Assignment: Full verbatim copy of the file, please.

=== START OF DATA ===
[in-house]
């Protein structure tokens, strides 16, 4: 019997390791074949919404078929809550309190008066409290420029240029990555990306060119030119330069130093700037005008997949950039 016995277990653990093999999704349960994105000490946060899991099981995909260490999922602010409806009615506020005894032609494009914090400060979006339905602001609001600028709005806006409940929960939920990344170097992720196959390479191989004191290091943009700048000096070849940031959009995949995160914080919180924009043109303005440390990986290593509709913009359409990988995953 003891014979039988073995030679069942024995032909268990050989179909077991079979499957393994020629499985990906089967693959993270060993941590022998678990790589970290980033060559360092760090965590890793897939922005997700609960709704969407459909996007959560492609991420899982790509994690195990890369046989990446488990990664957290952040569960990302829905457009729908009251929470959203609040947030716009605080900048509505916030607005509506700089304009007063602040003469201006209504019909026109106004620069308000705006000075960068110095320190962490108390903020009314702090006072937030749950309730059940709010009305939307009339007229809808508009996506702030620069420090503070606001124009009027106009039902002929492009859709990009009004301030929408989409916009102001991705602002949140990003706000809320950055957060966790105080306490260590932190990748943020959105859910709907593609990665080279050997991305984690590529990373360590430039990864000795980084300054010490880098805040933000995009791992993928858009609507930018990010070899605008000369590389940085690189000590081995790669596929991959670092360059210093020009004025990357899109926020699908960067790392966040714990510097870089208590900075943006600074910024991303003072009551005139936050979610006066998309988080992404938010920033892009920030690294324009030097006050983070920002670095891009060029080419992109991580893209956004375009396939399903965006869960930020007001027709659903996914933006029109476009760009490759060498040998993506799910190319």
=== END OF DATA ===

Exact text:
[in-house]
């Protein structure tokens, strides 16, 4: 019997390791074949919404078929809550309190008066409290420029240029990555990306060119030119330069130093700037005008997949950039 016995277990653990093999999704349960994105000490946060899991099981995909260490999922602010409806009615506020005894032609494009914090400060979006339905602001609001600028709005806006409940929960939920990344170097992720196959390479191989004191290091943009700048000096070849940031959009995949995160914080919180924009043109303005440390990986290593509709913009359409990988995953 003891014979039988073995030679069942024995032909268990050989179909077991079979499957393994020629499985990906089967693959993270060993941590022998678990790589970290980033060559360092760090965590890793897939922005997700609960709704969407459909996007959560492609991420899982790509994690195990890369046989990446488990990664957290952040569960990302829905457009729908009251929470959203609040947030716009605080900048509505916030607005509506700089304009007063602040003469201006209504019909026109106004620069308000705006000075960068110095320190962490108390903020009314702090006072937030749950309730059940709010009305939307009339007229809808508009996506702030620069420090503070606001124009009027106009039902002929492009859709990009009004301030929408989409916009102001991705602002949140990003706000809320950055957060966790105080306490260590932190990748943020959105859910709907593609990665080279050997991305984690590529990373360590430039990864000795980084300054010490880098805040933000995009791992993928858009609507930018990010070899605008000369590389940085690189000590081995790669596929991959670092360059210093020009004025990357899109926020699908960067790392966040714990510097870089208590900075943006600074910024991303003072009551005139936050979610006066998309988080992404938010920033892009920030690294324009030097006050983070920002670095891009060029080419992109991580893209956004375009396939399903965006869960930020007001027709659903996914933006029109476009760009490759060498040998993506799910190319």